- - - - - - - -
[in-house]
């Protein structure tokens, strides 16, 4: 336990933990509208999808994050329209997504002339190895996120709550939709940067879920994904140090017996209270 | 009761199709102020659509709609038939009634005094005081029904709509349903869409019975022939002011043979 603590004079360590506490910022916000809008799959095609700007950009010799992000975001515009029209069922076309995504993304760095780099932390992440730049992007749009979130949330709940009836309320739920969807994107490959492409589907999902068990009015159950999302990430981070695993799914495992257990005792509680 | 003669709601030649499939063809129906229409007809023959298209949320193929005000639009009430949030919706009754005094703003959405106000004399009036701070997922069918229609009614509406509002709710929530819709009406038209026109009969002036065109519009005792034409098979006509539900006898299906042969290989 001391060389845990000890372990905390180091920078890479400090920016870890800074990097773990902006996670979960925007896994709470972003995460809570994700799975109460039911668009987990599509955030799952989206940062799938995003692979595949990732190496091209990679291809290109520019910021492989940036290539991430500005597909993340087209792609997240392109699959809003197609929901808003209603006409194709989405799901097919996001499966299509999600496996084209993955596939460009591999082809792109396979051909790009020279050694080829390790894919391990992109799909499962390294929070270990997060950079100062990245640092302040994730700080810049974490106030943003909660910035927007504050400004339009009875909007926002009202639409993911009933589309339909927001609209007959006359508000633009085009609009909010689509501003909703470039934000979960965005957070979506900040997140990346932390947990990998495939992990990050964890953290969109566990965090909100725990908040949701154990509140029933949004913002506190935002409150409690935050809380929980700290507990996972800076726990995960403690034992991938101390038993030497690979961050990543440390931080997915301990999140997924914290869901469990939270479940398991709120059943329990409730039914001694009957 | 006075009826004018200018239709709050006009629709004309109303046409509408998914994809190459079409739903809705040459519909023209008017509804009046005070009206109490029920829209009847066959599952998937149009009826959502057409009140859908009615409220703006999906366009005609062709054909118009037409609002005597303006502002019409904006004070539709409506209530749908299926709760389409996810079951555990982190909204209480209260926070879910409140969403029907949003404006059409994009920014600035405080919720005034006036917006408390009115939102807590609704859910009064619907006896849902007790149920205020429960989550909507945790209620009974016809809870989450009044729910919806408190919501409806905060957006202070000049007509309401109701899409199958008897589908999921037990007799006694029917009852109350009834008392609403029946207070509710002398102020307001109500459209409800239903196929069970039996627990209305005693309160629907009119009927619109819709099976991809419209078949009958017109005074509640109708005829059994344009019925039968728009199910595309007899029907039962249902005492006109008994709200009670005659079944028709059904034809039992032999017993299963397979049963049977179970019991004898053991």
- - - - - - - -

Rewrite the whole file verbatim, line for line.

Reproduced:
[in-house]
């Protein structure tokens, strides 16, 4: 336990933990509208999808994050329209997504002339190895996120709550939709940067879920994904140090017996209270 | 009761199709102020659509709609038939009634005094005081029904709509349903869409019975022939002011043979 603590004079360590506490910022916000809008799959095609700007950009010799992000975001515009029209069922076309995504993304760095780099932390992440730049992007749009979130949330709940009836309320739920969807994107490959492409589907999902068990009015159950999302990430981070695993799914495992257990005792509680 | 003669709601030649499939063809129906229409007809023959298209949320193929005000639009009430949030919706009754005094703003959405106000004399009036701070997922069918229609009614509406509002709710929530819709009406038209026109009969002036065109519009005792034409098979006509539900006898299906042969290989 001391060389845990000890372990905390180091920078890479400090920016870890800074990097773990902006996670979960925007896994709470972003995460809570994700799975109460039911668009987990599509955030799952989206940062799938995003692979595949990732190496091209990679291809290109520019910021492989940036290539991430500005597909993340087209792609997240392109699959809003197609929901808003209603006409194709989405799901097919996001499966299509999600496996084209993955596939460009591999082809792109396979051909790009020279050694080829390790894919391990992109799909499962390294929070270990997060950079100062990245640092302040994730700080810049974490106030943003909660910035927007504050400004339009009875909007926002009202639409993911009933589309339909927001609209007959006359508000633009085009609009909010689509501003909703470039934000979960965005957070979506900040997140990346932390947990990998495939992990990050964890953290969109566990965090909100725990908040949701154990509140029933949004913002506190935002409150409690935050809380929980700290507990996972800076726990995960403690034992991938101390038993030497690979961050990543440390931080997915301990999140997924914290869901469990939270479940398991709120059943329990409730039914001694009957 | 006075009826004018200018239709709050006009629709004309109303046409509408998914994809190459079409739903809705040459519909023209008017509804009046005070009206109490029920829209009847066959599952998937149009009826959502057409009140859908009615409220703006999906366009005609062709054909118009037409609002005597303006502002019409904006004070539709409506209530749908299926709760389409996810079951555990982190909204209480209260926070879910409140969403029907949003404006059409994009920014600035405080919720005034006036917006408390009115939102807590609704859910009064619907006896849902007790149920205020429960989550909507945790209620009974016809809870989450009044729910919806408190919501409806905060957006202070000049007509309401109701899409199958008897589908999921037990007799006694029917009852109350009834008392609403029946207070509710002398102020307001109500459209409800239903196929069970039996627990209305005693309160629907009119009927619109819709099976991809419209078949009958017109005074509640109708005829059994344009019925039968728009199910595309007899029907039962249902005492006109008994709200009670005659079944028709059904034809039992032999017993299963397979049963049977179970019991004898053991």